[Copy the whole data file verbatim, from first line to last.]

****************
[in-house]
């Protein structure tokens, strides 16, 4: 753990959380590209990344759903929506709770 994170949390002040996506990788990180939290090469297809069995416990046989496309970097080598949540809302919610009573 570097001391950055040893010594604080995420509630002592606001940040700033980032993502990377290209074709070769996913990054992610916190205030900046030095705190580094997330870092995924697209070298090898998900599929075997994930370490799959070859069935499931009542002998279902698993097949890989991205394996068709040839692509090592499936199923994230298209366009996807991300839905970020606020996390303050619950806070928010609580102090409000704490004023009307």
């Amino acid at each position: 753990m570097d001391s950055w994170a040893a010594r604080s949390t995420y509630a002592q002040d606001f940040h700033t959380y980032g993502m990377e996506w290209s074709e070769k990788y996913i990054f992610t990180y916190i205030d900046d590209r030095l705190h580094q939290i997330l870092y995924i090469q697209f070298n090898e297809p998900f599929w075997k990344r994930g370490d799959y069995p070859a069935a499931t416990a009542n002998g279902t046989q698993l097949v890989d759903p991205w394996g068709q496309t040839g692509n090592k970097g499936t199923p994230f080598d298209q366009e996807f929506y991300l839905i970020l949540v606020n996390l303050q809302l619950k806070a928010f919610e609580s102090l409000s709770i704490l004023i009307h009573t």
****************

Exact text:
[in-house]
């Protein structure tokens, strides 16, 4: 753990959380590209990344759903929506709770 994170949390002040996506990788990180939290090469297809069995416990046989496309970097080598949540809302919610009573 570097001391950055040893010594604080995420509630002592606001940040700033980032993502990377290209074709070769996913990054992610916190205030900046030095705190580094997330870092995924697209070298090898998900599929075997994930370490799959070859069935499931009542002998279902698993097949890989991205394996068709040839692509090592499936199923994230298209366009996807991300839905970020606020996390303050619950806070928010609580102090409000704490004023009307």
């Amino acid at each position: 753990m570097d001391s950055w994170a040893a010594r604080s949390t995420y509630a002592q002040d606001f940040h700033t959380y980032g993502m990377e996506w290209s074709e070769k990788y996913i990054f992610t990180y916190i205030d900046d590209r030095l705190h580094q939290i997330l870092y995924i090469q697209f070298n090898e297809p998900f599929w075997k990344r994930g370490d799959y069995p070859a069935a499931t416990a009542n002998g279902t046989q698993l097949v890989d759903p991205w394996g068709q496309t040839g692509n090592k970097g499936t199923p994230f080598d298209q366009e996807f929506y991300l839905i970020l949540v606020n996390l303050q809302l619950k806070a928010f919610e609580s102090l409000s709770i704490l004023i009307h009573t």